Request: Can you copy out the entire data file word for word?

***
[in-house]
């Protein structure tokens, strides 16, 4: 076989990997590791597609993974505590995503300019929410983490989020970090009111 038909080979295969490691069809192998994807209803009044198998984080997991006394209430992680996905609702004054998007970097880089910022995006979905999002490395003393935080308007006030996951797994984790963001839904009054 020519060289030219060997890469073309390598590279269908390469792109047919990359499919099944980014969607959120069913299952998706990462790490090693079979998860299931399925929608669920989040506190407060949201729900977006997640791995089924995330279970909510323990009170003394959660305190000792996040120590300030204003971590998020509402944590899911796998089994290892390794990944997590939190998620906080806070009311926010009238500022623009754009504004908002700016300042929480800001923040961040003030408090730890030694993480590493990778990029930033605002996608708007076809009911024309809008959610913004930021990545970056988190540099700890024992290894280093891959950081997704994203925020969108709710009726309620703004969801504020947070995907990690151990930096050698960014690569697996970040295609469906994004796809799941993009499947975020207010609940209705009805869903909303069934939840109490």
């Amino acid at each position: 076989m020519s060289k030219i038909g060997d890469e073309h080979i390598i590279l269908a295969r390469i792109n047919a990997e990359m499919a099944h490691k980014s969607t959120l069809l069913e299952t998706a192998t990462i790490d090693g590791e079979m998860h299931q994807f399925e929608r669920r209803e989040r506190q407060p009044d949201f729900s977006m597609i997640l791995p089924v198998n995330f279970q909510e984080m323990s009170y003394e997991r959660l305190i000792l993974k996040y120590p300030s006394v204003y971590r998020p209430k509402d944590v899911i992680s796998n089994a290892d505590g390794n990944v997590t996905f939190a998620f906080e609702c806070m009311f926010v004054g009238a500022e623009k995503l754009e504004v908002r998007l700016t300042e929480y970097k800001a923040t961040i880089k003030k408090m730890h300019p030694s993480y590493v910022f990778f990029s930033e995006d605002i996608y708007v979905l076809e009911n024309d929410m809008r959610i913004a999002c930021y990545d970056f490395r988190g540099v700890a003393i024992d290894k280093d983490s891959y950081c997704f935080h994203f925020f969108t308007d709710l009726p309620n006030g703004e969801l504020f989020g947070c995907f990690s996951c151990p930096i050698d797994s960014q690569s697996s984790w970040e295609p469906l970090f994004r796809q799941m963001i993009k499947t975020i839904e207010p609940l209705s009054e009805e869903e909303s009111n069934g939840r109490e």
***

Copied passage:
[in-house]
């Protein structure tokens, strides 16, 4: 076989990997590791597609993974505590995503300019929410983490989020970090009111 038909080979295969490691069809192998994807209803009044198998984080997991006394209430992680996905609702004054998007970097880089910022995006979905999002490395003393935080308007006030996951797994984790963001839904009054 020519060289030219060997890469073309390598590279269908390469792109047919990359499919099944980014969607959120069913299952998706990462790490090693079979998860299931399925929608669920989040506190407060949201729900977006997640791995089924995330279970909510323990009170003394959660305190000792996040120590300030204003971590998020509402944590899911796998089994290892390794990944997590939190998620906080806070009311926010009238500022623009754009504004908002700016300042929480800001923040961040003030408090730890030694993480590493990778990029930033605002996608708007076809009911024309809008959610913004930021990545970056988190540099700890024992290894280093891959950081997704994203925020969108709710009726309620703004969801504020947070995907990690151990930096050698960014690569697996970040295609469906994004796809799941993009499947975020207010609940209705009805869903909303069934939840109490």
């Amino acid at each position: 076989m020519s060289k030219i038909g060997d890469e073309h080979i390598i590279l269908a295969r390469i792109n047919a990997e990359m499919a099944h490691k980014s969607t959120l069809l069913e299952t998706a192998t990462i790490d090693g590791e079979m998860h299931q994807f399925e929608r669920r209803e989040r506190q407060p009044d949201f729900s977006m597609i997640l791995p089924v198998n995330f279970q909510e984080m323990s009170y003394e997991r959660l305190i000792l993974k996040y120590p300030s006394v204003y971590r998020p209430k509402d944590v899911i992680s796998n089994a290892d505590g390794n990944v997590t996905f939190a998620f906080e609702c806070m009311f926010v004054g009238a500022e623009k995503l754009e504004v908002r998007l700016t300042e929480y970097k800001a923040t961040i880089k003030k408090m730890h300019p030694s993480y590493v910022f990778f990029s930033e995006d605002i996608y708007v979905l076809e009911n024309d929410m809008r959610i913004a999002c930021y990545d970056f490395r988190g540099v700890a003393i024992d290894k280093d983490s891959y950081c997704f935080h994203f925020f969108t308007d709710l009726p309620n006030g703004e969801l504020f989020g947070c995907f990690s996951c151990p930096i050698d797994s960014q690569s697996s984790w970040e295609p469906l970090f994004r796809q799941m963001i993009k499947t975020i839904e207010p609940l209705s009054e009805e869903e909303s009111n069934g939840r109490e």